Wallethub.com releases a study on where race relations stand in 2020

Just in time to celebrate Martin Luther Kings birthday, wallethub.com has released a study that shows how the U.S. has progressed since he first shared his dream about a colorblind society back in 1963.

The website compared 21 key indicators of equality and integration ranging from median annual income to level of education to voter turnout,  in each of the 50 states and the District of Columbia.

They compiled the data to determine how each state has changed over the years in racial integration and overall progress using the following methods.

  1. Racial Integration – Determined by subtracting the values attributed to whites and blacks for a given metric, using only the most recent available data.
  2. Racial Progress – Determined by subtracting the values attributed to whites and blacks for a given metric, using the oldest available data and the most recent. Based on the result, we calculated the percentage of progress for that specific metric in the analyzed period.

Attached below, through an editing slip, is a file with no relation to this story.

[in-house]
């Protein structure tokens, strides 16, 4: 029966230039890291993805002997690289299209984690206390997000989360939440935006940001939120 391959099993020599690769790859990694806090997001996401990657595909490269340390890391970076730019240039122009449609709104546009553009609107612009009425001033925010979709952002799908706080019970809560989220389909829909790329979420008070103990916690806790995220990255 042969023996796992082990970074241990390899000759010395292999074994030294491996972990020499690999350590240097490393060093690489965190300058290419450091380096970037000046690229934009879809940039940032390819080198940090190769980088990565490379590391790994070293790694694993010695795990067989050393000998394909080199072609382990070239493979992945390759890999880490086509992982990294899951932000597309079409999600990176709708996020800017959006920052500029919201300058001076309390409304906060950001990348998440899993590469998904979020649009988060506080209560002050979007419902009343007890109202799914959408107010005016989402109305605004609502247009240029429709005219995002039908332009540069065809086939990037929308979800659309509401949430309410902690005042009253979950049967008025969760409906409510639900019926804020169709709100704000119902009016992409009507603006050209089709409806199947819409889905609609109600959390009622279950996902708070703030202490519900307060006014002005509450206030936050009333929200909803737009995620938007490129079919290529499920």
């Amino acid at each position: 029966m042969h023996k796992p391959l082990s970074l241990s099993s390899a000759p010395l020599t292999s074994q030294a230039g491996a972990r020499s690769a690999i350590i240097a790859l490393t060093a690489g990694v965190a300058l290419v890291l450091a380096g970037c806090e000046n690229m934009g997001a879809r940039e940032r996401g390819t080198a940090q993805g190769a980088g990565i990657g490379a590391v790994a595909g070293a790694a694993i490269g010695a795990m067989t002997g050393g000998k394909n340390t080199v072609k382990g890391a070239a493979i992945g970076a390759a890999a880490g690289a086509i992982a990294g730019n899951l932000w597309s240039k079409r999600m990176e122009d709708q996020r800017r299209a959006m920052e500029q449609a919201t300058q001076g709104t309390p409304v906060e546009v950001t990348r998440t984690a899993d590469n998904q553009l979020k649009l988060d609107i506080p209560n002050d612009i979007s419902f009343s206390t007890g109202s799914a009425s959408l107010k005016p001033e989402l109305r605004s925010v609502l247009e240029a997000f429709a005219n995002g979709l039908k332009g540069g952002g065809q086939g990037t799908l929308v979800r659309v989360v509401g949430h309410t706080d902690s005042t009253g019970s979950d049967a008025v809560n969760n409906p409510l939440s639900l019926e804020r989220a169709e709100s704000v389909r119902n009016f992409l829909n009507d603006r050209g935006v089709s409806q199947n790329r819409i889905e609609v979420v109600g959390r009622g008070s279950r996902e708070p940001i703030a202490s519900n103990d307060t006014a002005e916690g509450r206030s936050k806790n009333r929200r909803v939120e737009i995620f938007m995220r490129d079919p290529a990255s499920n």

Florida ranked 20th in racial integration.

Source:

The Sunshine State ranked lowest, 37, in the social and wealth category and was only 27th in the nation in the gap between races in the number of adults with at least a high school education.

Florida fared much better when it came to racial progress, ranking 7th highest in the nation with the most progress achieved in the area of education.

The highest growth in particular, came in higher scores through standardized testing and also an improvement in the number of employees earning at least a high school diploma (which also makes you wonder how low it was before - that data was not supplied.)

Prompting minorities to vote still seems to be a problem for Florida which kept the social and wealth category near the bottom of the list.

The state fared much better in the areas of health and overall employment.

The website cites a 2019 survey by the Pew Research Center which shows 45 percent of Americans say the U.S. hasn't done enough to give black Americans equal rights to white Americans.

In addition, 58 percent of Americans think race relations are “generally bad” and 53 percent think they are getting worse.

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